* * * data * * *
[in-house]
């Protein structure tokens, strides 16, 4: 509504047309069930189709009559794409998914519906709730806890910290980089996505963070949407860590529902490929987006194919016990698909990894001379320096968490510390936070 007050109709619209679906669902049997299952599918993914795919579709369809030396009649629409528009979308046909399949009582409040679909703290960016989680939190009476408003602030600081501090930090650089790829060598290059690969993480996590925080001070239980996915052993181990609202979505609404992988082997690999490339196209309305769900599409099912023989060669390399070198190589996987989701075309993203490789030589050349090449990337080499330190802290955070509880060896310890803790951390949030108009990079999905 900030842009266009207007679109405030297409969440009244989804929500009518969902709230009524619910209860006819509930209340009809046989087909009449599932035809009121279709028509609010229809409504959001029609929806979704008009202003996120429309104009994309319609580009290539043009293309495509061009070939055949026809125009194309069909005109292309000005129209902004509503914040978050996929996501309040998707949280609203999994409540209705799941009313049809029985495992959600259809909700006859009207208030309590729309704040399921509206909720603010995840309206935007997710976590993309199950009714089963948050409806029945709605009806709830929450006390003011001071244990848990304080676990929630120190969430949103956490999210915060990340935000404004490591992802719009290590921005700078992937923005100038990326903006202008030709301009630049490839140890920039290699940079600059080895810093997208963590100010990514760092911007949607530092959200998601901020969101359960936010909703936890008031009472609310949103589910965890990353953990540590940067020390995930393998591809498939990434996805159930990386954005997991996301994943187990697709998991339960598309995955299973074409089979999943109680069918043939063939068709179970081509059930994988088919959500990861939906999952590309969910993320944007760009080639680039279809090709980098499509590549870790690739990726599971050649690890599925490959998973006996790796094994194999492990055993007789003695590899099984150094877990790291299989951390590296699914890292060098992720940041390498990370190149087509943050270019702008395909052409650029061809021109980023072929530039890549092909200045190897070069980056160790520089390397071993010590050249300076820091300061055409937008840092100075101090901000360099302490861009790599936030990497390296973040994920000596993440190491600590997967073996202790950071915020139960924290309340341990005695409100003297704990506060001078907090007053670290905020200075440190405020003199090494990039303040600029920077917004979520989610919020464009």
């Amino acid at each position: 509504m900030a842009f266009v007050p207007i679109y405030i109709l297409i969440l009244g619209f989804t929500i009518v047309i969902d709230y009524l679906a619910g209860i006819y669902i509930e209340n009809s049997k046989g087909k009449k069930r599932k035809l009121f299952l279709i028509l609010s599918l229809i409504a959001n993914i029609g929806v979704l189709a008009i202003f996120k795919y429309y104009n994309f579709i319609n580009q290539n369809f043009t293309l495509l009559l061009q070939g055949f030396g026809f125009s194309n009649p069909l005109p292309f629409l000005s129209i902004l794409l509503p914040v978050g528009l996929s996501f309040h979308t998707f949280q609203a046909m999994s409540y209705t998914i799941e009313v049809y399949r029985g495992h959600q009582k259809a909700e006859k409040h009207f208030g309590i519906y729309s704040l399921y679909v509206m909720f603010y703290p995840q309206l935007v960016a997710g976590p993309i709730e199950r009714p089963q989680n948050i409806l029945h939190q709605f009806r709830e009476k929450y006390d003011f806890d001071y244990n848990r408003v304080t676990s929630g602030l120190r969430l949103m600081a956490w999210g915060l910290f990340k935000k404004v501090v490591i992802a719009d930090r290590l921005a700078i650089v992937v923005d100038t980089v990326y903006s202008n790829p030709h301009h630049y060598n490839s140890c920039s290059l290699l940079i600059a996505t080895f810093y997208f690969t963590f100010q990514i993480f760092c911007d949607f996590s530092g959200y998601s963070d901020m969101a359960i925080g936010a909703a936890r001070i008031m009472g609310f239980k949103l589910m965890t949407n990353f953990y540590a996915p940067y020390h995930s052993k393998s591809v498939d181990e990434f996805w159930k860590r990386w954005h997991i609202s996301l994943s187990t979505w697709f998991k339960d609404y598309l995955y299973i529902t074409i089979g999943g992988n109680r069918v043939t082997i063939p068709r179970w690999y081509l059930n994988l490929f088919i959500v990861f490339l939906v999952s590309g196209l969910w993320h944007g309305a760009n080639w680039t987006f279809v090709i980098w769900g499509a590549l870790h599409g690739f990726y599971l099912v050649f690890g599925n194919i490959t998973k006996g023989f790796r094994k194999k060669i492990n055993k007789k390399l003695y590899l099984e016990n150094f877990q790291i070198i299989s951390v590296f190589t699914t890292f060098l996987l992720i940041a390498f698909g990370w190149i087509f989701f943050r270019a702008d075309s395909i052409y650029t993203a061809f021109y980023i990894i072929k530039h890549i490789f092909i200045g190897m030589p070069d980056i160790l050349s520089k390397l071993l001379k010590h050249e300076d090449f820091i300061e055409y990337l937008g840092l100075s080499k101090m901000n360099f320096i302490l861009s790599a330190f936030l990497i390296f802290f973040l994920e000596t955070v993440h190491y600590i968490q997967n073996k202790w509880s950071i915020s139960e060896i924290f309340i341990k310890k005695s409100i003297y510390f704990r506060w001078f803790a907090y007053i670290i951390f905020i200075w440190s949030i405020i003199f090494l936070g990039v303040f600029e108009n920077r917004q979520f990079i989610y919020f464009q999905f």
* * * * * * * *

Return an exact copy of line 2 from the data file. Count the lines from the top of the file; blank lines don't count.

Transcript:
């Protein structure tokens, strides 16, 4: 509504047309069930189709009559794409998914519906709730806890910290980089996505963070949407860590529902490929987006194919016990698909990894001379320096968490510390936070 007050109709619209679906669902049997299952599918993914795919579709369809030396009649629409528009979308046909399949009582409040679909703290960016989680939190009476408003602030600081501090930090650089790829060598290059690969993480996590925080001070239980996915052993181990609202979505609404992988082997690999490339196209309305769900599409099912023989060669390399070198190589996987989701075309993203490789030589050349090449990337080499330190802290955070509880060896310890803790951390949030108009990079999905 900030842009266009207007679109405030297409969440009244989804929500009518969902709230009524619910209860006819509930209340009809046989087909009449599932035809009121279709028509609010229809409504959001029609929806979704008009202003996120429309104009994309319609580009290539043009293309495509061009070939055949026809125009194309069909005109292309000005129209902004509503914040978050996929996501309040998707949280609203999994409540209705799941009313049809029985495992959600259809909700006859009207208030309590729309704040399921509206909720603010995840309206935007997710976590993309199950009714089963948050409806029945709605009806709830929450006390003011001071244990848990304080676990929630120190969430949103956490999210915060990340935000404004490591992802719009290590921005700078992937923005100038990326903006202008030709301009630049490839140890920039290699940079600059080895810093997208963590100010990514760092911007949607530092959200998601901020969101359960936010909703936890008031009472609310949103589910965890990353953990540590940067020390995930393998591809498939990434996805159930990386954005997991996301994943187990697709998991339960598309995955299973074409089979999943109680069918043939063939068709179970081509059930994988088919959500990861939906999952590309969910993320944007760009080639680039279809090709980098499509590549870790690739990726599971050649690890599925490959998973006996790796094994194999492990055993007789003695590899099984150094877990790291299989951390590296699914890292060098992720940041390498990370190149087509943050270019702008395909052409650029061809021109980023072929530039890549092909200045190897070069980056160790520089390397071993010590050249300076820091300061055409937008840092100075101090901000360099302490861009790599936030990497390296973040994920000596993440190491600590997967073996202790950071915020139960924290309340341990005695409100003297704990506060001078907090007053670290905020200075440190405020003199090494990039303040600029920077917004979520989610919020464009």